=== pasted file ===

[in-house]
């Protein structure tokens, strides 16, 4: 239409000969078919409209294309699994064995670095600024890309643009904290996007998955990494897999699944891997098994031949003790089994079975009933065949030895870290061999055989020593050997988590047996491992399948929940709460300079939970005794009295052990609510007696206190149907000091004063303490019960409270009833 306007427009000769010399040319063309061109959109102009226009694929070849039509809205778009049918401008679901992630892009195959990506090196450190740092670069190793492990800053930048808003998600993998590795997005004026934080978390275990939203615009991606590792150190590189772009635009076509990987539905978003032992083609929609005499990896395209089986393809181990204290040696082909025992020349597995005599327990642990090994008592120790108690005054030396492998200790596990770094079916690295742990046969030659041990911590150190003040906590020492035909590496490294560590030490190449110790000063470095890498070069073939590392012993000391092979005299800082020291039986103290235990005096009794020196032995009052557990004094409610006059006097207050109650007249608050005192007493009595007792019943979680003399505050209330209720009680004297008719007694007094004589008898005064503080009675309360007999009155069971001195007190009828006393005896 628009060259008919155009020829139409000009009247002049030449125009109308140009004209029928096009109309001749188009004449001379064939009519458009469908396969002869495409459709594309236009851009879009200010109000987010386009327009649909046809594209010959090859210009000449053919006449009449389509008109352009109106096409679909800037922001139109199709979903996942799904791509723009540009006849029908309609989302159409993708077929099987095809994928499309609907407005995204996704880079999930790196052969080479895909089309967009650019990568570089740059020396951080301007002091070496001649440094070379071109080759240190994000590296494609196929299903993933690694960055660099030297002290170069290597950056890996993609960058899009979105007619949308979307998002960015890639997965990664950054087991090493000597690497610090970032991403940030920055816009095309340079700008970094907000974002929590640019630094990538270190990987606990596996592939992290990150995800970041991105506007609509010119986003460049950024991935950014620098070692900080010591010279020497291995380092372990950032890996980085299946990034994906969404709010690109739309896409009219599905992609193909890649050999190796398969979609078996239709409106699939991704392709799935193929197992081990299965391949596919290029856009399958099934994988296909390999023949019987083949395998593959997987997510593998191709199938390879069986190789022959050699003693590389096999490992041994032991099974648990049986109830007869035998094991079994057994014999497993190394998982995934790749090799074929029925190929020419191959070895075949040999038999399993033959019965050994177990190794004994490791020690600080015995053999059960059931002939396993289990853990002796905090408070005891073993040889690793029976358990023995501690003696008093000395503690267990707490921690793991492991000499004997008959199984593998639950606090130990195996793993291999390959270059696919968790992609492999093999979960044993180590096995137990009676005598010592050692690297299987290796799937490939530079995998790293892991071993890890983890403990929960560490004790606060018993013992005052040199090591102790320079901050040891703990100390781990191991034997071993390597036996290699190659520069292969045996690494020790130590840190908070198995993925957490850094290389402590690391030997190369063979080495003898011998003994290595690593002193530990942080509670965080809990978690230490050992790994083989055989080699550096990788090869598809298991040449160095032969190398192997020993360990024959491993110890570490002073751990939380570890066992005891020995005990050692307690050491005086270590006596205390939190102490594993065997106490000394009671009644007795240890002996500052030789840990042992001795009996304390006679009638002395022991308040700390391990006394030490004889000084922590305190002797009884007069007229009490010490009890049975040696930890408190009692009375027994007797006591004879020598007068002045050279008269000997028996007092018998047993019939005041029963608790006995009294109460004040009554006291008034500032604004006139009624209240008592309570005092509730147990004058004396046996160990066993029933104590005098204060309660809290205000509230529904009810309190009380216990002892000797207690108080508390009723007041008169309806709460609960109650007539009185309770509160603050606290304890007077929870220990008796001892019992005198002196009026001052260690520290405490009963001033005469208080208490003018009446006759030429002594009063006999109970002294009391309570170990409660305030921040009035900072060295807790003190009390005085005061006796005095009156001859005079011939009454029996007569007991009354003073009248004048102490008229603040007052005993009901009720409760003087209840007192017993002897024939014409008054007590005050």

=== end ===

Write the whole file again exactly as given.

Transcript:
[in-house]
């Protein structure tokens, strides 16, 4: 239409000969078919409209294309699994064995670095600024890309643009904290996007998955990494897999699944891997098994031949003790089994079975009933065949030895870290061999055989020593050997988590047996491992399948929940709460300079939970005794009295052990609510007696206190149907000091004063303490019960409270009833 306007427009000769010399040319063309061109959109102009226009694929070849039509809205778009049918401008679901992630892009195959990506090196450190740092670069190793492990800053930048808003998600993998590795997005004026934080978390275990939203615009991606590792150190590189772009635009076509990987539905978003032992083609929609005499990896395209089986393809181990204290040696082909025992020349597995005599327990642990090994008592120790108690005054030396492998200790596990770094079916690295742990046969030659041990911590150190003040906590020492035909590496490294560590030490190449110790000063470095890498070069073939590392012993000391092979005299800082020291039986103290235990005096009794020196032995009052557990004094409610006059006097207050109650007249608050005192007493009595007792019943979680003399505050209330209720009680004297008719007694007094004589008898005064503080009675309360007999009155069971001195007190009828006393005896 628009060259008919155009020829139409000009009247002049030449125009109308140009004209029928096009109309001749188009004449001379064939009519458009469908396969002869495409459709594309236009851009879009200010109000987010386009327009649909046809594209010959090859210009000449053919006449009449389509008109352009109106096409679909800037922001139109199709979903996942799904791509723009540009006849029908309609989302159409993708077929099987095809994928499309609907407005995204996704880079999930790196052969080479895909089309967009650019990568570089740059020396951080301007002091070496001649440094070379071109080759240190994000590296494609196929299903993933690694960055660099030297002290170069290597950056890996993609960058899009979105007619949308979307998002960015890639997965990664950054087991090493000597690497610090970032991403940030920055816009095309340079700008970094907000974002929590640019630094990538270190990987606990596996592939992290990150995800970041991105506007609509010119986003460049950024991935950014620098070692900080010591010279020497291995380092372990950032890996980085299946990034994906969404709010690109739309896409009219599905992609193909890649050999190796398969979609078996239709409106699939991704392709799935193929197992081990299965391949596919290029856009399958099934994988296909390999023949019987083949395998593959997987997510593998191709199938390879069986190789022959050699003693590389096999490992041994032991099974648990049986109830007869035998094991079994057994014999497993190394998982995934790749090799074929029925190929020419191959070895075949040999038999399993033959019965050994177990190794004994490791020690600080015995053999059960059931002939396993289990853990002796905090408070005891073993040889690793029976358990023995501690003696008093000395503690267990707490921690793991492991000499004997008959199984593998639950606090130990195996793993291999390959270059696919968790992609492999093999979960044993180590096995137990009676005598010592050692690297299987290796799937490939530079995998790293892991071993890890983890403990929960560490004790606060018993013992005052040199090591102790320079901050040891703990100390781990191991034997071993390597036996290699190659520069292969045996690494020790130590840190908070198995993925957490850094290389402590690391030997190369063979080495003898011998003994290595690593002193530990942080509670965080809990978690230490050992790994083989055989080699550096990788090869598809298991040449160095032969190398192997020993360990024959491993110890570490002073751990939380570890066992005891020995005990050692307690050491005086270590006596205390939190102490594993065997106490000394009671009644007795240890002996500052030789840990042992001795009996304390006679009638002395022991308040700390391990006394030490004889000084922590305190002797009884007069007229009490010490009890049975040696930890408190009692009375027994007797006591004879020598007068002045050279008269000997028996007092018998047993019939005041029963608790006995009294109460004040009554006291008034500032604004006139009624209240008592309570005092509730147990004058004396046996160990066993029933104590005098204060309660809290205000509230529904009810309190009380216990002892000797207690108080508390009723007041008169309806709460609960109650007539009185309770509160603050606290304890007077929870220990008796001892019992005198002196009026001052260690520290405490009963001033005469208080208490003018009446006759030429002594009063006999109970002294009391309570170990409660305030921040009035900072060295807790003190009390005085005061006796005095009156001859005079011939009454029996007569007991009354003073009248004048102490008229603040007052005993009901009720409760003087209840007192017993002897024939014409008054007590005050």